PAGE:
The popularity and success of the Surface line means Microsoft is able to try new things with its hardware every once in a while. That was especially true in October 2019, with three brand new devices being revealed.
But while the Surface Duo and Surface Neo perhaps offer a vision of the future of computing, the Surface Pro X was designed to be used in the here and now. It was Microsoft’s first Windows on Snapdragon device, using a custom-build SQ1 processor to create an ‘Always On, Always Connected’ 2-in-1.
However, what you gained in battery life and portability, you definitely lost in compatibility. Many of the most popular Windows apps couldn’t run natively, making for a frustrating workaround experience.
Significant steps forward were made with the 2020 model, but it still has some way to go before it’s considered a better option than Surface devices equipped with Intel or AMD chips.
With that in mind, we’re interested to see what Microsoft brings to the table with the third generation. In the interests of simplicity, we’ll be calling it “the next Surface Pro X” from here on out.
When will the next Surface Pro X be released?
The dust has barely settled on the launch of the 2020 Pro X, so it’s perhaps no surprise that nothing has been revealed with regards to its successor’s release date. Therefore, our best guess comes from when the first two generations went on sale.
With the original model unveiled in October 2019 and the follow-up announced almost exactly a year later, an October 2021 release looks likely. With the Surface Laptop 4 and Surface Pro 8 expected to launch in January, it may leave the autumn slot open again next year.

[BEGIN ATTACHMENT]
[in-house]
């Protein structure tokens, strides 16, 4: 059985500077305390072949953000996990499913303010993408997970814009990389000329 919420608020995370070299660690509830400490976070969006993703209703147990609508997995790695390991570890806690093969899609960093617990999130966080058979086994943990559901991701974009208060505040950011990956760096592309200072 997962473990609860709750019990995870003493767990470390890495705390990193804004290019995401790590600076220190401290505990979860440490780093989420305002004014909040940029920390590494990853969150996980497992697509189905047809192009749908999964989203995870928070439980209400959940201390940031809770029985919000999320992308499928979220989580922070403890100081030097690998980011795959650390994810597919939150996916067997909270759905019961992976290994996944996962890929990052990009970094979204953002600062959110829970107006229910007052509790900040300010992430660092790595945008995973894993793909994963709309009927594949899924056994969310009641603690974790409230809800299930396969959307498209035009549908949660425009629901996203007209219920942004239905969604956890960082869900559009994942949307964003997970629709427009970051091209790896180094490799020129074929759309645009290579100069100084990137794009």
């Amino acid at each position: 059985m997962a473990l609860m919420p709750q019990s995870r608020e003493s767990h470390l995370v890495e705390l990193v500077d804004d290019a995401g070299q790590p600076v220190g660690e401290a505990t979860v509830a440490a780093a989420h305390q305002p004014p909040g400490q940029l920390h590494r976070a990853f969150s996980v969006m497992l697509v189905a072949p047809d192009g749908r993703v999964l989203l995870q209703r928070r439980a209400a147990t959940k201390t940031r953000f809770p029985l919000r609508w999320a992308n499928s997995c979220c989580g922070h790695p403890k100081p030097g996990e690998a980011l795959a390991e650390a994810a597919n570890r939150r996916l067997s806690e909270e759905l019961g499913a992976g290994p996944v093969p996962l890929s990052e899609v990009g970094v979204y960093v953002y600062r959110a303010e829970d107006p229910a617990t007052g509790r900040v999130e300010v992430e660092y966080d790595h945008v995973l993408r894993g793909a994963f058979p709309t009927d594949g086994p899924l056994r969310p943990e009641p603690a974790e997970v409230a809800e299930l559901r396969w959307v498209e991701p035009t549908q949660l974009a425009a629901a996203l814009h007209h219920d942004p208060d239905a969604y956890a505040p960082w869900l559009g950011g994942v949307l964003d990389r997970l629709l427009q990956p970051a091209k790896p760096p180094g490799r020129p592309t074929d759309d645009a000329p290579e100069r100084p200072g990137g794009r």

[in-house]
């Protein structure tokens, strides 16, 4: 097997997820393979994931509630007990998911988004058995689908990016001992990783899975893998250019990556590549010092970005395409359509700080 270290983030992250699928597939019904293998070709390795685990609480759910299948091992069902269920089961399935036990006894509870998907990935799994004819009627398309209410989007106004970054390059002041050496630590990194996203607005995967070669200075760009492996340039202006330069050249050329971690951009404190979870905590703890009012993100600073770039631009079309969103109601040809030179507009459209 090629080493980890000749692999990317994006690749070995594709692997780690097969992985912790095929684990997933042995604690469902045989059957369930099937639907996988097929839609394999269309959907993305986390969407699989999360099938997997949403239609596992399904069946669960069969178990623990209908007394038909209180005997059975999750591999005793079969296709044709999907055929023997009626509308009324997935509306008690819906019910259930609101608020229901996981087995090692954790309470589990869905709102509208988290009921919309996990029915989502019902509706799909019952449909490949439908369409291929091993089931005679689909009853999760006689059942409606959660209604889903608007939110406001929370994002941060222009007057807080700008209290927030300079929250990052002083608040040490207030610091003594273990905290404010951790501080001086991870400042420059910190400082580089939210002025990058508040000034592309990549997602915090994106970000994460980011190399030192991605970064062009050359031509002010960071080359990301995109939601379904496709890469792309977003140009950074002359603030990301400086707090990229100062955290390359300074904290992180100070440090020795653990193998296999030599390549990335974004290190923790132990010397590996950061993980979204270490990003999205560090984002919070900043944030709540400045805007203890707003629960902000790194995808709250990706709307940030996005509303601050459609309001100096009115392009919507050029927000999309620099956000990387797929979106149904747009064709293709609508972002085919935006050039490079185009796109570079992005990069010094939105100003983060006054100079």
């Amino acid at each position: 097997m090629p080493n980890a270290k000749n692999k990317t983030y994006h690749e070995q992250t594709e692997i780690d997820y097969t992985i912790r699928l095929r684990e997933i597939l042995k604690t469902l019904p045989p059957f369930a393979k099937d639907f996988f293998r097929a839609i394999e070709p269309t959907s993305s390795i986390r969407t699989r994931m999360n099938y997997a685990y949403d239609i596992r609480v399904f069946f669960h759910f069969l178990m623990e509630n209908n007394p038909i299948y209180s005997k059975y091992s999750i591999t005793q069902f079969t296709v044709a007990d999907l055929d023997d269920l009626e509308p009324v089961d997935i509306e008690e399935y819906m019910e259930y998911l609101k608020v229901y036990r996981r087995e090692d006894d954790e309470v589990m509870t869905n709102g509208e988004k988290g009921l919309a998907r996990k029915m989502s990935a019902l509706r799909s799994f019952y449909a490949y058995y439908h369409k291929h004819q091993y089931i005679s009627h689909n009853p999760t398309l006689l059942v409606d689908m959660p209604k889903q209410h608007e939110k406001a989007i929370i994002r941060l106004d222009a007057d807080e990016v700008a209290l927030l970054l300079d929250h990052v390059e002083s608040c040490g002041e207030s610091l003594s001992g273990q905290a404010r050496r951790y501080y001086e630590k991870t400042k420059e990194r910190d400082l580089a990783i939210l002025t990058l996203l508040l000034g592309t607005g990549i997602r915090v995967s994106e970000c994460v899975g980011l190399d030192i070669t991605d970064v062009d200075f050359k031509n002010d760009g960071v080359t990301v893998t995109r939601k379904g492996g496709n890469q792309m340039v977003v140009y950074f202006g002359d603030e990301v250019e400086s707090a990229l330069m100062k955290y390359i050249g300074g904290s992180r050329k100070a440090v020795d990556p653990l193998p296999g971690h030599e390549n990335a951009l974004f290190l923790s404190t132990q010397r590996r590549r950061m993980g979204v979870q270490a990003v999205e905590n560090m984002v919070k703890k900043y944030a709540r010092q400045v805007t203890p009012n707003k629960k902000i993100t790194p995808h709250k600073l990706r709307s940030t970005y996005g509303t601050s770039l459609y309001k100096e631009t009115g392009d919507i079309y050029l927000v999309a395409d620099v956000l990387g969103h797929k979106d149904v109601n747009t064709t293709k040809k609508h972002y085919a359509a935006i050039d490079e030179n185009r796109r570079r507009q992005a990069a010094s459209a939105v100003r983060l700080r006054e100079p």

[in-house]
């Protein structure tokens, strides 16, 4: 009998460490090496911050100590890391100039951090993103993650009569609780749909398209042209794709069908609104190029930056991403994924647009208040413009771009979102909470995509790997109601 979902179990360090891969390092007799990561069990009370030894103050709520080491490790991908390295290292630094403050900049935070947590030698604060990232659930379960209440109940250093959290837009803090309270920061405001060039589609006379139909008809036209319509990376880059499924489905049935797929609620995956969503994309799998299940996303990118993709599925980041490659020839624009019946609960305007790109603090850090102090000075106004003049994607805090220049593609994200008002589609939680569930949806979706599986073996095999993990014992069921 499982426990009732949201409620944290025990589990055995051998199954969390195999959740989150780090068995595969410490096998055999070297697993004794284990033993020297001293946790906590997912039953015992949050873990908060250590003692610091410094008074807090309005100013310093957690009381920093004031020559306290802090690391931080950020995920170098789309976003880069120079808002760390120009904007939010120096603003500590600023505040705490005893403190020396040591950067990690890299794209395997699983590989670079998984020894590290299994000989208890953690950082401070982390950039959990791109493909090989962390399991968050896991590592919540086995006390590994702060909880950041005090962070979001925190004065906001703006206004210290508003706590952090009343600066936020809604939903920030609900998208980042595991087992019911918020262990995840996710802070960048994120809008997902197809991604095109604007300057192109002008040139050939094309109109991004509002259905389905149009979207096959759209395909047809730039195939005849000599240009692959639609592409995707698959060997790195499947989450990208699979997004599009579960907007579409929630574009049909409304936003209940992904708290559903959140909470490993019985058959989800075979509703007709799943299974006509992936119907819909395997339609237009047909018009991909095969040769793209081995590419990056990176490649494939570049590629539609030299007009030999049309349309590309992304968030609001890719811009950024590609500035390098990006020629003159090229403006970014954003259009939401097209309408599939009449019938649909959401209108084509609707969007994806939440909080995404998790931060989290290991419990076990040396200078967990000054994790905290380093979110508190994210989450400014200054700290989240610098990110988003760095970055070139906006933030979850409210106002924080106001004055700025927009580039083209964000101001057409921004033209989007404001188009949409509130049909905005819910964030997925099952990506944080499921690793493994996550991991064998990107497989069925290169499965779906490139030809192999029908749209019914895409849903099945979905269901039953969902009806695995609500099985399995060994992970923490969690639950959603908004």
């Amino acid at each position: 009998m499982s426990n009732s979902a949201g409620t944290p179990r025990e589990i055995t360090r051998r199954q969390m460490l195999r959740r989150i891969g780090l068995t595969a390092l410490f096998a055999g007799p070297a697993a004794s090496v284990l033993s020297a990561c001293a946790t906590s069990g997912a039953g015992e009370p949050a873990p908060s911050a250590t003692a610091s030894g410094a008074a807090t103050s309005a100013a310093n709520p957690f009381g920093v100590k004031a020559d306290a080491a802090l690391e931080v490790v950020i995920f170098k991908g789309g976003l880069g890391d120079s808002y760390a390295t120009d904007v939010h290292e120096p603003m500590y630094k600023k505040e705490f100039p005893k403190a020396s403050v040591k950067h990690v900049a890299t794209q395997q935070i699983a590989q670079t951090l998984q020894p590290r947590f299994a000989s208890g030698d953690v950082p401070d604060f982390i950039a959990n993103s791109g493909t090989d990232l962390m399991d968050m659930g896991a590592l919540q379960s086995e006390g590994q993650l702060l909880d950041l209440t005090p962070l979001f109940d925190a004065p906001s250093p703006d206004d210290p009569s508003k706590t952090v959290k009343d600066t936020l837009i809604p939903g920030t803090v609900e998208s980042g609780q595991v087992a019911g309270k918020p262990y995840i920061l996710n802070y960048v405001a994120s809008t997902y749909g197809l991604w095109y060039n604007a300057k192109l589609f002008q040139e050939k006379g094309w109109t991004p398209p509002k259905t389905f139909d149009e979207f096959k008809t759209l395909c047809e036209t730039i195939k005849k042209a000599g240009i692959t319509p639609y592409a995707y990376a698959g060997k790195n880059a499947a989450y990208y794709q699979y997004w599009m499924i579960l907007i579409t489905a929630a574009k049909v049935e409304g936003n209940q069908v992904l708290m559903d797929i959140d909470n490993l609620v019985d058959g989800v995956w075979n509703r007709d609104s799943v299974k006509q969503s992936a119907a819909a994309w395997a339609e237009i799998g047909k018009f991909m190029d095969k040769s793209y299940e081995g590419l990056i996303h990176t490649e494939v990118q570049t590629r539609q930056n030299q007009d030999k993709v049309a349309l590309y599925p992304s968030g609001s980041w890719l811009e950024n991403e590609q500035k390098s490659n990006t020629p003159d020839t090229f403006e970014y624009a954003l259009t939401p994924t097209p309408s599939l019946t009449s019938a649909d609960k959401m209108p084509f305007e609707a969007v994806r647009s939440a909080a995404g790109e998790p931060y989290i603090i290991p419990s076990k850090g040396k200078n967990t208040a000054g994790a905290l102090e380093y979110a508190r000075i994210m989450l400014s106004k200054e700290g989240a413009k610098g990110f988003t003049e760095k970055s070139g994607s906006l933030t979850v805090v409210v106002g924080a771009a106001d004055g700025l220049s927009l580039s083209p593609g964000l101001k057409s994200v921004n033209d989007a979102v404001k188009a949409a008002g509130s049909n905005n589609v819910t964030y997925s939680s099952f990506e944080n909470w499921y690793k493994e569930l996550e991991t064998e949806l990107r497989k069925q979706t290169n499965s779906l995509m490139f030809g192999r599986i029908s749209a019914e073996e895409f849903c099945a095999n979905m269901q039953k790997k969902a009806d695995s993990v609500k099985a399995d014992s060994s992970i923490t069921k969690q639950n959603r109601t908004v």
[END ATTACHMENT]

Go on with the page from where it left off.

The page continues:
How much will the next Surface Pro X cost?
The pricing of the first two generations gives us a good idea on what to expect. However, in swapping out the SQ1 chip for SQ2, Microsoft focused primarily on high-end configurations for the 2020 model. As such, it’s no surprise to see them being sold together:
SQ1 chip, 8GB RAM, 128GB SSD – £999/US$99
SQ1, 8GB, 256GB – £1,269/US$1,299
SQ1, 16GB, 256GB – £1,449/US$1,499.99
SQ1, 16GB, 512GB – £1,819/US$1,799.99
SQ2, 16GB, 256GB – £1,549/US$1,499.99
SQ2, 16GB, 512GB – £1,849/US$1,799.99
Do note that these prices exclude any accessories, with the Type Cover in particular remaining crucial to the way you use the Pro X. Regardless of which configurations Microsoft focuses on for the next generation, expect pricing to remain roughly the same.
What specs will the next Surface Pro X have?
Nothing has been revealed at this early stage, but there are a few things we’d be surprised not to see in the next generation of Pro X.
Chief among them is a new ARM-based chip, which we assume will be called the SQ3. It’s difficult to predict what sort of improvements this will provide, but we expect enhanced performance and greater power efficiency. The latter could lead to even more gains in battery life.
However, as a Windows on Snapdragon device, the key question will again be app compatibility. Microsoft appears to have made big strides forward on the 2020 model, although a few issues have been reported.
With 5G going mainstream in 2020 and the Pro X focusing so heavily on being ‘always connected’, it’s a surprise not to see the latter included yet. Expect Microsoft to put that right on the next generation.
There’s a chance the next Pro X will come with an OLED display, although that could lead to a significant increase in price. What’s far less likely to change is the bezels, which are already among the thinnest of any Surface device.
Microsoft Surface Pro X (2021) wish list
With almost nothing confirmed so far, we thought we’d put together a list of things we’d love to see come to the next Surface Pro X.
Cheaper starting price – While the Pro X is an appealing device for some people, paying for a separate Type Cover on top of the £999 starting price is hard to justify. It would be great for Microsoft to bundle the two, or drop the price of the tablet.
Sort out remaining compatibility issues – Microsoft has come a long way in the last year, but there are still a few niggles that stops the experience from being completely seamless
Support for Adobe apps – The Pro X tends to be pitched to creators, so being able to run the Creative Cloud natively would be a big step forward
5G support – As mentioned above, 5G connectivity feels like a no-brainer for the Pro X line
We’ll update this article as soon as more information is revealed. In the meantime, check out our guide to the most recent Surface Pro X.